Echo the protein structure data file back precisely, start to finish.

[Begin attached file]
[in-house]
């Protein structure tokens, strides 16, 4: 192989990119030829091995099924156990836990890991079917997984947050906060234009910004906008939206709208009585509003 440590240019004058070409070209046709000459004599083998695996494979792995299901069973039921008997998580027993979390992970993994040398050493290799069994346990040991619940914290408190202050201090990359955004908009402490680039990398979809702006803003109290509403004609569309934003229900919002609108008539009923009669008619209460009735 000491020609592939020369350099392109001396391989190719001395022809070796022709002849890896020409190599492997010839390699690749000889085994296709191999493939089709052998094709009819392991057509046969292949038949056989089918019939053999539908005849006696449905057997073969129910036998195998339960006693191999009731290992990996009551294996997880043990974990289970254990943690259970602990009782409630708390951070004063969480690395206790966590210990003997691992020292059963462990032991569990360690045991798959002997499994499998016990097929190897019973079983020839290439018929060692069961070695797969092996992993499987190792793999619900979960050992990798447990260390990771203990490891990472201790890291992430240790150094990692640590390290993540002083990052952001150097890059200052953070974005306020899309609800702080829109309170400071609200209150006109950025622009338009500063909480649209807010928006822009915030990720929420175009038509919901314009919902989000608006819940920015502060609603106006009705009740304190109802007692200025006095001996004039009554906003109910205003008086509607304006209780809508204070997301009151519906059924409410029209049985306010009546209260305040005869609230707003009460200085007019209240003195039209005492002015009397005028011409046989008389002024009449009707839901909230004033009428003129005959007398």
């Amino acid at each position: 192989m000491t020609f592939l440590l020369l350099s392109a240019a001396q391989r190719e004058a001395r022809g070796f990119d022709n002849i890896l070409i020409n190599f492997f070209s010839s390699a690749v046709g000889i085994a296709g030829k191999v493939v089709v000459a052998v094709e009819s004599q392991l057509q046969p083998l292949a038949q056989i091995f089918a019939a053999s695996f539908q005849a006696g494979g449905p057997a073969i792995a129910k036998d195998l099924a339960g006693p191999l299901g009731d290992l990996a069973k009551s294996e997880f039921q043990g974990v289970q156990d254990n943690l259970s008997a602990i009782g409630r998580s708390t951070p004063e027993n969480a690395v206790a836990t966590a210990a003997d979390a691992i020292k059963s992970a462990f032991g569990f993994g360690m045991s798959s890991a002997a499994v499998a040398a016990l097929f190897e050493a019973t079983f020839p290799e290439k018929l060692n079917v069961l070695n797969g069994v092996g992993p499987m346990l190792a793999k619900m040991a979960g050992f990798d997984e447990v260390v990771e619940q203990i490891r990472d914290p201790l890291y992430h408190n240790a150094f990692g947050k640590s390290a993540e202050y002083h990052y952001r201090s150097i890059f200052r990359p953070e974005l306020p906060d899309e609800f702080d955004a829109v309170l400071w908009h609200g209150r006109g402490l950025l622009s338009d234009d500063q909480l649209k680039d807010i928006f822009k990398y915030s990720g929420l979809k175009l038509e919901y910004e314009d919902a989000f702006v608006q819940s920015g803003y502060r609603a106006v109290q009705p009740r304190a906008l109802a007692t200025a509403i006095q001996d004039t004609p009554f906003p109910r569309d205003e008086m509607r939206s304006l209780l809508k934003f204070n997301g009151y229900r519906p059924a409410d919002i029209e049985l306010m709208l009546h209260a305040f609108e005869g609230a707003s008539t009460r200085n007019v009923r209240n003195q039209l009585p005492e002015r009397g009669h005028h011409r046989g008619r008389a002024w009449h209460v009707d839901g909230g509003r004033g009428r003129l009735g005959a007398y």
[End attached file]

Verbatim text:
[in-house]
């Protein structure tokens, strides 16, 4: 192989990119030829091995099924156990836990890991079917997984947050906060234009910004906008939206709208009585509003 440590240019004058070409070209046709000459004599083998695996494979792995299901069973039921008997998580027993979390992970993994040398050493290799069994346990040991619940914290408190202050201090990359955004908009402490680039990398979809702006803003109290509403004609569309934003229900919002609108008539009923009669008619209460009735 000491020609592939020369350099392109001396391989190719001395022809070796022709002849890896020409190599492997010839390699690749000889085994296709191999493939089709052998094709009819392991057509046969292949038949056989089918019939053999539908005849006696449905057997073969129910036998195998339960006693191999009731290992990996009551294996997880043990974990289970254990943690259970602990009782409630708390951070004063969480690395206790966590210990003997691992020292059963462990032991569990360690045991798959002997499994499998016990097929190897019973079983020839290439018929060692069961070695797969092996992993499987190792793999619900979960050992990798447990260390990771203990490891990472201790890291992430240790150094990692640590390290993540002083990052952001150097890059200052953070974005306020899309609800702080829109309170400071609200209150006109950025622009338009500063909480649209807010928006822009915030990720929420175009038509919901314009919902989000608006819940920015502060609603106006009705009740304190109802007692200025006095001996004039009554906003109910205003008086509607304006209780809508204070997301009151519906059924409410029209049985306010009546209260305040005869609230707003009460200085007019209240003195039209005492002015009397005028011409046989008389002024009449009707839901909230004033009428003129005959007398």
């Amino acid at each position: 192989m000491t020609f592939l440590l020369l350099s392109a240019a001396q391989r190719e004058a001395r022809g070796f990119d022709n002849i890896l070409i020409n190599f492997f070209s010839s390699a690749v046709g000889i085994a296709g030829k191999v493939v089709v000459a052998v094709e009819s004599q392991l057509q046969p083998l292949a038949q056989i091995f089918a019939a053999s695996f539908q005849a006696g494979g449905p057997a073969i792995a129910k036998d195998l099924a339960g006693p191999l299901g009731d290992l990996a069973k009551s294996e997880f039921q043990g974990v289970q156990d254990n943690l259970s008997a602990i009782g409630r998580s708390t951070p004063e027993n969480a690395v206790a836990t966590a210990a003997d979390a691992i020292k059963s992970a462990f032991g569990f993994g360690m045991s798959s890991a002997a499994v499998a040398a016990l097929f190897e050493a019973t079983f020839p290799e290439k018929l060692n079917v069961l070695n797969g069994v092996g992993p499987m346990l190792a793999k619900m040991a979960g050992f990798d997984e447990v260390v990771e619940q203990i490891r990472d914290p201790l890291y992430h408190n240790a150094f990692g947050k640590s390290a993540e202050y002083h990052y952001r201090s150097i890059f200052r990359p953070e974005l306020p906060d899309e609800f702080d955004a829109v309170l400071w908009h609200g209150r006109g402490l950025l622009s338009d234009d500063q909480l649209k680039d807010i928006f822009k990398y915030s990720g929420l979809k175009l038509e919901y910004e314009d919902a989000f702006v608006q819940s920015g803003y502060r609603a106006v109290q009705p009740r304190a906008l109802a007692t200025a509403i006095q001996d004039t004609p009554f906003p109910r569309d205003e008086m509607r939206s304006l209780l809508k934003f204070n997301g009151y229900r519906p059924a409410d919002i029209e049985l306010m709208l009546h209260a305040f609108e005869g609230a707003s008539t009460r200085n007019v009923r209240n003195q039209l009585p005492e002015r009397g009669h005028h011409r046989g008619r008389a002024w009449h209460v009707d839901g909230g509003r004033g009428r003129l009735g005959a007398y």